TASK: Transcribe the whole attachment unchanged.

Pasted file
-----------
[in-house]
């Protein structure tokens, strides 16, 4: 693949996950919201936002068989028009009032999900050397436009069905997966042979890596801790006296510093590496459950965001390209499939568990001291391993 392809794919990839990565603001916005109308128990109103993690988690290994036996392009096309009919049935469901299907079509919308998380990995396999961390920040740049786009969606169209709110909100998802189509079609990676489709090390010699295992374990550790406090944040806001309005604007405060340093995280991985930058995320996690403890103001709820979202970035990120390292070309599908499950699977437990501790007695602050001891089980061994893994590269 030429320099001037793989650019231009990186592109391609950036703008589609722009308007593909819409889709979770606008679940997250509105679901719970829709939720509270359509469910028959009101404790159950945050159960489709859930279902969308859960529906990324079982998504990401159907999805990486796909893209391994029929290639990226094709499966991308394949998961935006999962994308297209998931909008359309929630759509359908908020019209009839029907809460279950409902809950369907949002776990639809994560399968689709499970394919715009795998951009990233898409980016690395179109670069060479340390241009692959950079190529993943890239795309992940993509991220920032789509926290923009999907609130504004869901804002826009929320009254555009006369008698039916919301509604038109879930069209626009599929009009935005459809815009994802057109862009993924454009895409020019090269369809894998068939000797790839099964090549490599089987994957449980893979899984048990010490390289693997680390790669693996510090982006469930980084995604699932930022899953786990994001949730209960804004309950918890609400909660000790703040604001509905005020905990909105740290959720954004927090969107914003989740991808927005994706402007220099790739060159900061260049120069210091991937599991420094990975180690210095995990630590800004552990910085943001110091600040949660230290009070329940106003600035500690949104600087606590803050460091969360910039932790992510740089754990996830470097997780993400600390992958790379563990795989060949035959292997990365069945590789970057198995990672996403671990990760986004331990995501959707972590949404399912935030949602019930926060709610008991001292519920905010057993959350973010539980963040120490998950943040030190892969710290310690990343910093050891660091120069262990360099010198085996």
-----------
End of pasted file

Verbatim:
[in-house]
């Protein structure tokens, strides 16, 4: 693949996950919201936002068989028009009032999900050397436009069905997966042979890596801790006296510093590496459950965001390209499939568990001291391993 392809794919990839990565603001916005109308128990109103993690988690290994036996392009096309009919049935469901299907079509919308998380990995396999961390920040740049786009969606169209709110909100998802189509079609990676489709090390010699295992374990550790406090944040806001309005604007405060340093995280991985930058995320996690403890103001709820979202970035990120390292070309599908499950699977437990501790007695602050001891089980061994893994590269 030429320099001037793989650019231009990186592109391609950036703008589609722009308007593909819409889709979770606008679940997250509105679901719970829709939720509270359509469910028959009101404790159950945050159960489709859930279902969308859960529906990324079982998504990401159907999805990486796909893209391994029929290639990226094709499966991308394949998961935006999962994308297209998931909008359309929630759509359908908020019209009839029907809460279950409902809950369907949002776990639809994560399968689709499970394919715009795998951009990233898409980016690395179109670069060479340390241009692959950079190529993943890239795309992940993509991220920032789509926290923009999907609130504004869901804002826009929320009254555009006369008698039916919301509604038109879930069209626009599929009009935005459809815009994802057109862009993924454009895409020019090269369809894998068939000797790839099964090549490599089987994957449980893979899984048990010490390289693997680390790669693996510090982006469930980084995604699932930022899953786990994001949730209960804004309950918890609400909660000790703040604001509905005020905990909105740290959720954004927090969107914003989740991808927005994706402007220099790739060159900061260049120069210091991937599991420094990975180690210095995990630590800004552990910085943001110091600040949660230290009070329940106003600035500690949104600087606590803050460091969360910039932790992510740089754990996830470097997780993400600390992958790379563990795989060949035959292997990365069945590789970057198995990672996403671990990760986004331990995501959707972590949404399912935030949602019930926060709610008991001292519920905010057993959350973010539980963040120490998950943040030190892969710290310690990343910093050891660091120069262990360099010198085996």